Diversity Discourse

CIRCLE UP Hockaday attendees of the 2011 Student Diversity Leadership Conference in Washington D.C. huddle up during a break from sessions. Photo provided by Claire Zhang

After returning to school from Thanksgiving Break for only two days, eight students and chaperones for left school again on Nov. 30 for an opportunity to represent Hockaday at a national diversity conference for 1500 high school student leaders (grades 9-12) from across the United States.

Sponsored by the National Association of Independent Schools, the Student Diversity Leadership Conference gathered private school students of varying backgrounds, orientations and beliefs to teach them how to communicate diversity, build alliances with other cultures and build stronger communities in their school. The conference included hundreds of schools across the country, each one bringing a maximum of eight students.

“They say the aim is to feel a level of discomfort from our discussions and activities, but I didn’t really feel that way. Everything we did was really different and our environment allowed for honesty, debate, learning and discussion,” senior Emily said.

Each day, the students rose at 6:50 a.m. and attended a large group activity after being split up into their “families” for the week, comprised of around 50 to 60 students. The students would then eat lunch in these groups, listen to a keynote speaker and attend an even larger group discussion towards the end of the day, culminating an extensive 14 hour schedule.

“Everyone there was so supportive, loving and understanding, because we all came there with a common goal. Also, it was a very safe and open environment, because we didn’t know almost anyone there and it is very unlikely we would ever see them again,” sophomore Emily said. “It was a very different environment from school, but one definitely conducive to learning and sharing about diversity.”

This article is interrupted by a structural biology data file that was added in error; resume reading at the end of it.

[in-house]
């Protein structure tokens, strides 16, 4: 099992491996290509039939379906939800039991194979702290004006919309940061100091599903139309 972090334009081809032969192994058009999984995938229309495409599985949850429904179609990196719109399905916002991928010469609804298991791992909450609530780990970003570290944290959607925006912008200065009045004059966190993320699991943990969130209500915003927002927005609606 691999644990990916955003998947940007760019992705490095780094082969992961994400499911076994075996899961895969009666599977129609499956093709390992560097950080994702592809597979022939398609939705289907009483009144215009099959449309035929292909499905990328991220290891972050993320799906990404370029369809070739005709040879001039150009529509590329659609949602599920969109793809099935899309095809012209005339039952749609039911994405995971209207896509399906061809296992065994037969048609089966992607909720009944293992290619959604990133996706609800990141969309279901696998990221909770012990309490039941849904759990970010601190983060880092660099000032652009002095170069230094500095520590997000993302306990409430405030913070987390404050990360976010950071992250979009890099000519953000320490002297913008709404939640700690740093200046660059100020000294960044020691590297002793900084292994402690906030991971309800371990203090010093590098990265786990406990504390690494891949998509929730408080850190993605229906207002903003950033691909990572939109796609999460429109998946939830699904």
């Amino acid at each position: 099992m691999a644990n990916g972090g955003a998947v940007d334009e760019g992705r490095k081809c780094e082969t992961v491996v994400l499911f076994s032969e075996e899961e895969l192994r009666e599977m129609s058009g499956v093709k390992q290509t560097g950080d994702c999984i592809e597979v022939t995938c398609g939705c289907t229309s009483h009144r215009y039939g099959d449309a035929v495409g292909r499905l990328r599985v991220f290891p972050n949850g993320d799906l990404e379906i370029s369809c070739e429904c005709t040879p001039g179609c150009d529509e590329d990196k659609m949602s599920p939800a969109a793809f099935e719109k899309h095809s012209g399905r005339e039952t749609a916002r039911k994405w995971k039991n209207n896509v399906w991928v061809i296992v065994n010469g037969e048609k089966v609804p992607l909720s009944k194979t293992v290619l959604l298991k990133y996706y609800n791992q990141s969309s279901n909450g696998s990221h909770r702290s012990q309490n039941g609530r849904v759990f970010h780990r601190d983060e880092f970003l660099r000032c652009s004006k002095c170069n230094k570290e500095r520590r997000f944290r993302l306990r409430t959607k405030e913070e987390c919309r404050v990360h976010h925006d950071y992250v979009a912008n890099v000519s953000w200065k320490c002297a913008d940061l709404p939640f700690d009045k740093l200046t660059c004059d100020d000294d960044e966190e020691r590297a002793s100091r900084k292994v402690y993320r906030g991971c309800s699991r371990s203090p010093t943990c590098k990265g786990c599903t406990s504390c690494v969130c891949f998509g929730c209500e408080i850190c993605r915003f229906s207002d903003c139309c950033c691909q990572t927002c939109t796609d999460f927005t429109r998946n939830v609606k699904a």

SDLC participants also interacted in regional and intergenerational dialogue sessions that students from other countries also attended, which provided even more perspective for the students.

“You meet a lot of people, and you make a lot of friends,” junior Mannhi said. “That’s definitely part of the experience.”

Led by diversity educators, participants worked in large group activities and discussions focused around the belief that diversity is about more than just race. In addition to these larger-scale sessions, the smaller “family groups” and “affinity groups” (based on ethnicity) allowed for more intense and intimate dialogue surrounding the main eight cultural identifiers: gender, race, religion, ethnicity, age, sexual orientation, socioeconomic status and learning differences /physical ability.

“You felt closer to 1500 people in two and a half days than you do to your whole high school in 365,” Emily said. “Even though I know this isn’t possible, I feel like there is some aspect of this conference that applies to everyone.”

The eight students hope to bring back this information and apply it to Hockaday. They are currently working on ways to adapt these activities to the community in the months to come.

“I would even recommend this experience to those who are not necessarily into cultural and diversity studies but who really enjoy meeting people and conversing with others,” sophomore Divya said, “The more people that go, the more people can spread the message.”

The following students and chaperones represented Hockaday at the SDLC:

Whytne (Form I)

Divya (Form II)

Emily (Form II)

Grace (Form II)

Mannhi (Form III)

Cassie (Form III)

Emiy (Form IV)

Claire (Form IV)

Ms. Tresa Wilson

Mr. Leon de Oliveira

Ms. Jennifer Stimpson

– Katie